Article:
Moses YellowHorse, Pittsburgh Pirate
This article was published in the 2018 The National Pastime.
Moses YellowHorse was 23 years old when he made his major league debut in 1921 with the Pittsburgh Pirates. Said to have been the first full-blooded Native American to play in the majors, the Pawnee may also have been the darkest-skinned major leaguer since the color line was drawn in the late 19th century. Certainly no big-leaguer before him had a name that sounded more Native American than Moses YellowHorse. From Jim Thorpe and Chief Bender to Louis Sockalexis, who helped put the “Indian” in the Cleveland Indians, indigenous people had been sporadically represented on the rosters of major league teams since before World War I.
Moses attended the Federal Indian School at Chilocco, Oklahoma, where he honed his baseball skills by throwing stones at rabbits and squirrels for the cook pot. At the age of 19, in 1917, he was playing both varsity and semipro ball. By 1920, he helped pitch the Little Rock Travelers to the Southern Association championship with a record of 21 wins and 7 losses.
On September 16, YellowHorse’s contract was purchased by the Pittsburgh Pirates. The Sporting News reported: “The sale of Moses Yellowhorse was rather un-expected, not that the Indian is not worthy of advancement, but it was generally expected that the young Pawnee would be allowed to spend another season here.”1 The Pawnee Chief's writer wrote, “YellowHorse is sure to make good. He is a close student and soaks up every ounce of information that is given in a wise manner. The Indian will keep National League batters swinging with one foot free when he is on the mound. He has terrific speed, but wonderful control of it. He also has a good curve ball and controls it equally as well as his fast one.”2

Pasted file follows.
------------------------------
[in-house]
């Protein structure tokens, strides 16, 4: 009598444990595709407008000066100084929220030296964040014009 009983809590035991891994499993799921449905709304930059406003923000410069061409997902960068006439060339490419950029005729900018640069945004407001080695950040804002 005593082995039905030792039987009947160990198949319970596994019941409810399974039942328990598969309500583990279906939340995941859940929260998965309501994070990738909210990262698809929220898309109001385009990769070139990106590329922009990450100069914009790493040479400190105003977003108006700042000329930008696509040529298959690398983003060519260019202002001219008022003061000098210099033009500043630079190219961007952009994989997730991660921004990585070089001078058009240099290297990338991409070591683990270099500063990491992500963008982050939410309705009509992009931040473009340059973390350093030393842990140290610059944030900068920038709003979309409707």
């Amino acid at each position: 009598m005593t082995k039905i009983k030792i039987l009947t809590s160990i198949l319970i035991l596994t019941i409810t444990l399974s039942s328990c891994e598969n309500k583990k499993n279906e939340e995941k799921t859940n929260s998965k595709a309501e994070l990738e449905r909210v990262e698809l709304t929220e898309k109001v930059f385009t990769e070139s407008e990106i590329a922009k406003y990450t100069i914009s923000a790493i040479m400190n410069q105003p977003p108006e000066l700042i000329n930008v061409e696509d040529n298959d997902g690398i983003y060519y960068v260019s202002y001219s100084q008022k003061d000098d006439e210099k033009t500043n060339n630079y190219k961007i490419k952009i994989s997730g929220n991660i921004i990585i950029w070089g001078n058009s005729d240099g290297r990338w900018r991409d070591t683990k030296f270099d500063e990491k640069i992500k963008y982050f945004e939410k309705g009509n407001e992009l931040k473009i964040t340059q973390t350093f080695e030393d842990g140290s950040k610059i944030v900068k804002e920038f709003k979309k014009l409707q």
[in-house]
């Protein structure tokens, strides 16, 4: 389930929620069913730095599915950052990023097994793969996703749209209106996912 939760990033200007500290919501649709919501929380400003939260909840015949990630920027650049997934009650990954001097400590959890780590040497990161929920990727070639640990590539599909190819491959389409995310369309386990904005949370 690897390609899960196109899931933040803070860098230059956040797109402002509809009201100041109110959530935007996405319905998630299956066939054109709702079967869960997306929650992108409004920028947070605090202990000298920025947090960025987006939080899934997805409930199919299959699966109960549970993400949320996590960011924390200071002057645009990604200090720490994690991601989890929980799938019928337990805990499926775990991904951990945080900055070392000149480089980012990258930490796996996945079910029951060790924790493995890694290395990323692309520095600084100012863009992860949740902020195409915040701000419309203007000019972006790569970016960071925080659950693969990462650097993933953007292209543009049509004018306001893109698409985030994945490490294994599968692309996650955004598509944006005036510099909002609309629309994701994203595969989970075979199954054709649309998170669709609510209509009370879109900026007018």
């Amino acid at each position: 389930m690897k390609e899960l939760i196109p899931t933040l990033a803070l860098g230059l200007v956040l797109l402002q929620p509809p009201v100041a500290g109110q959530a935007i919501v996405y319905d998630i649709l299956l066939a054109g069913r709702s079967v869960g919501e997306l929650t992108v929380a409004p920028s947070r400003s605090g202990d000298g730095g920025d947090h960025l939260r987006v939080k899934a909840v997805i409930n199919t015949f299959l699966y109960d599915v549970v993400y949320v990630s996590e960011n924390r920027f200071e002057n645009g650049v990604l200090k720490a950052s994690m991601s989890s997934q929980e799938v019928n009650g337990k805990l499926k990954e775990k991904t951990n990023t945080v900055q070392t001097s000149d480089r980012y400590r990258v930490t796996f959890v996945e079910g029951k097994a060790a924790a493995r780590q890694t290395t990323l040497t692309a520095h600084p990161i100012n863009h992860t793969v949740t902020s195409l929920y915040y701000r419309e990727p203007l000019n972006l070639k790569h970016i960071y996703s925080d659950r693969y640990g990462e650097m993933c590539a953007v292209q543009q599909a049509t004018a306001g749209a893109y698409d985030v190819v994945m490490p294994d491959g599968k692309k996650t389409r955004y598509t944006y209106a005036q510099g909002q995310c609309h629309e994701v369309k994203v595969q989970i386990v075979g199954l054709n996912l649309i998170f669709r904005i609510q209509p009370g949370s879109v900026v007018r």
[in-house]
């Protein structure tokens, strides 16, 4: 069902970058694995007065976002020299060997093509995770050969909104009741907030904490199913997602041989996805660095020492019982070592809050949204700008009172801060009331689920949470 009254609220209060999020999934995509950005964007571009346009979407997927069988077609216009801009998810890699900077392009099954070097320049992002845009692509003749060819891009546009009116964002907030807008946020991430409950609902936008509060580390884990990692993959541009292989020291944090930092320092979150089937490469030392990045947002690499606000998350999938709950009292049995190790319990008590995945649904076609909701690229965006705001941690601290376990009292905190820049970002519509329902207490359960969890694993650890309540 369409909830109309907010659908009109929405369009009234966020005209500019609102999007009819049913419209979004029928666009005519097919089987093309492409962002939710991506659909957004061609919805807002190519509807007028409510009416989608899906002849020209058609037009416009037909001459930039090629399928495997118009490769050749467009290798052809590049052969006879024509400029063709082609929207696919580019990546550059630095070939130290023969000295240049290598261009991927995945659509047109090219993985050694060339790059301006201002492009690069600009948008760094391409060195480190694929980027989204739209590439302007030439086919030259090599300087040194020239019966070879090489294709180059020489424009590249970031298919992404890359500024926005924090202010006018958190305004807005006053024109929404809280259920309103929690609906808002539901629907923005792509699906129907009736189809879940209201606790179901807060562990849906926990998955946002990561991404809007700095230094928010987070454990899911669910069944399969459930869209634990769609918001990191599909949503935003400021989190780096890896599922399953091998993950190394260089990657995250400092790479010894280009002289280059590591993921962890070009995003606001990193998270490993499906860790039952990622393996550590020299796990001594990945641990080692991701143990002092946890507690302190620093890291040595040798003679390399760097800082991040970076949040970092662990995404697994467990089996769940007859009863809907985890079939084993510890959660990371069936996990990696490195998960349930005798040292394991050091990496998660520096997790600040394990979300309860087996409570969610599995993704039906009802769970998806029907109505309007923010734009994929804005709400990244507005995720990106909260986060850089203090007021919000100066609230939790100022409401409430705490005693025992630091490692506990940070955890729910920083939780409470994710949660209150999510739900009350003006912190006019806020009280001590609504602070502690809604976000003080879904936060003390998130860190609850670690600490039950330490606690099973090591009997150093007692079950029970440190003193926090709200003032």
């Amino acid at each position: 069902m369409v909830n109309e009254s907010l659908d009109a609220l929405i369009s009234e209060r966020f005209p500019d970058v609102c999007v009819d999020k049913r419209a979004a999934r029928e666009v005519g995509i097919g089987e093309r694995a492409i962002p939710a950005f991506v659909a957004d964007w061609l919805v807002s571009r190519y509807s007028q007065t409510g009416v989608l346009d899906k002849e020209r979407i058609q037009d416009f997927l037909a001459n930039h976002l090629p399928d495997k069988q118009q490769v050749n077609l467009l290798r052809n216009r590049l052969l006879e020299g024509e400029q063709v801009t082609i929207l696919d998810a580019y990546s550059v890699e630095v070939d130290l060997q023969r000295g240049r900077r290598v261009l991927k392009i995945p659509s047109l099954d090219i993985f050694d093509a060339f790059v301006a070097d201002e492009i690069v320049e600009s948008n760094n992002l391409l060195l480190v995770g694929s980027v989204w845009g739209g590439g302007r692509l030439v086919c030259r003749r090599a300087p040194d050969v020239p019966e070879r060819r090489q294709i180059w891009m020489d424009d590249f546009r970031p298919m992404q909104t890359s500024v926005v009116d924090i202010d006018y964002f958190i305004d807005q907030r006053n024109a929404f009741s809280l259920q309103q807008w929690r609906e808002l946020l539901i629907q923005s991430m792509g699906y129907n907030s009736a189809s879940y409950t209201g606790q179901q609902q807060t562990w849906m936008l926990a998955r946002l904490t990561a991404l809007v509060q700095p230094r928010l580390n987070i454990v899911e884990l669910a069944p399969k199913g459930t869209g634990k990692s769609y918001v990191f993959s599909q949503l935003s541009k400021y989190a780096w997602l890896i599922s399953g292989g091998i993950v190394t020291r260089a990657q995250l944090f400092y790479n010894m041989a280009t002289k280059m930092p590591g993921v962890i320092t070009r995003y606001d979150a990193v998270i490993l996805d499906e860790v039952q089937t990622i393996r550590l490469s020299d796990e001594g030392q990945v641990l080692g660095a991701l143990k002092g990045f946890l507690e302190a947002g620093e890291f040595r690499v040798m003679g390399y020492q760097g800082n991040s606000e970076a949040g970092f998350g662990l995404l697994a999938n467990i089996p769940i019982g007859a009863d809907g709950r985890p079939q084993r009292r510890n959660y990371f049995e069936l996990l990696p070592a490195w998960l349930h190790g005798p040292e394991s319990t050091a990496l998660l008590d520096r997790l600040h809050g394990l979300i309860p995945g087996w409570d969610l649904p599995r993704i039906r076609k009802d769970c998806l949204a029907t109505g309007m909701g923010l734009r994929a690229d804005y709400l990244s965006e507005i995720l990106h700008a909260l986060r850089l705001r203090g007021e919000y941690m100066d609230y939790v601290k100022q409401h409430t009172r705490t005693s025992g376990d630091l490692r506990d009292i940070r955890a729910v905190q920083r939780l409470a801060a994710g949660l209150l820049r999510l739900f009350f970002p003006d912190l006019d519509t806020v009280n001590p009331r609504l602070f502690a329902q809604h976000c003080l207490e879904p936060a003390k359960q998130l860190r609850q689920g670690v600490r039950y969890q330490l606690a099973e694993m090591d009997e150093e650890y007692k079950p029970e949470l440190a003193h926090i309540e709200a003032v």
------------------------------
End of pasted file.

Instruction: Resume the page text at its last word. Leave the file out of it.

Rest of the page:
Later it was revealed that the purchase of YellowHorse by the Pirates was a ruse to prevent his being drafted from Little Rock. The Pirates were to return him to the Travelers for the 1921 season, but YellowHorse pitched so well in spring training that manager George Gibson insisted on keeping him for the season, whatever the price that might be asked for his release. Gibson’s judgment seemed justified. YellowHorse demonstrated in his brief trials that he was worth it to a club that needed just one more winning pitcher to make it a pennant favorite.
Although Native people were not formally banned from baseball, Pirates owner Barney Dreyfuss’s signing of YellowHorse flew in the face of tradition. From time to time a few Native people—like Thorpe, Bender, and Chief Meyers—had made it to the majors, but because of their mixed ancestry, the color line had not been invoked.3 So how did Moses YellowHorse, “as dark as the previous night’s lunar eclipse,” gain entry in the league?4
For one thing, Dreyfuss was a powerful force, and Commissioner Kenesaw Mountain Landis was intrigued by YellowHorse’s American Indian heritage.5 Landis’s fascination with YellowHorse was so great that in the spring of YellowHorse’s first season with the Pirates, the commissioner summoned manager Gibson and YellowHorse to his chambers. After their meeting, highlighted by a question and answer session, Landis was impressed by the Pirates’ latest addition.6 Many newspapermen were impressed by him too. The Sporting News reported, “Fandom here has gone wild with Moses YellowHorse, the young Indian slabman, who has been used to date only as a relief artist. They like the young Indian’s actions, and are convinced he is going to shine when given the right opportunity.”7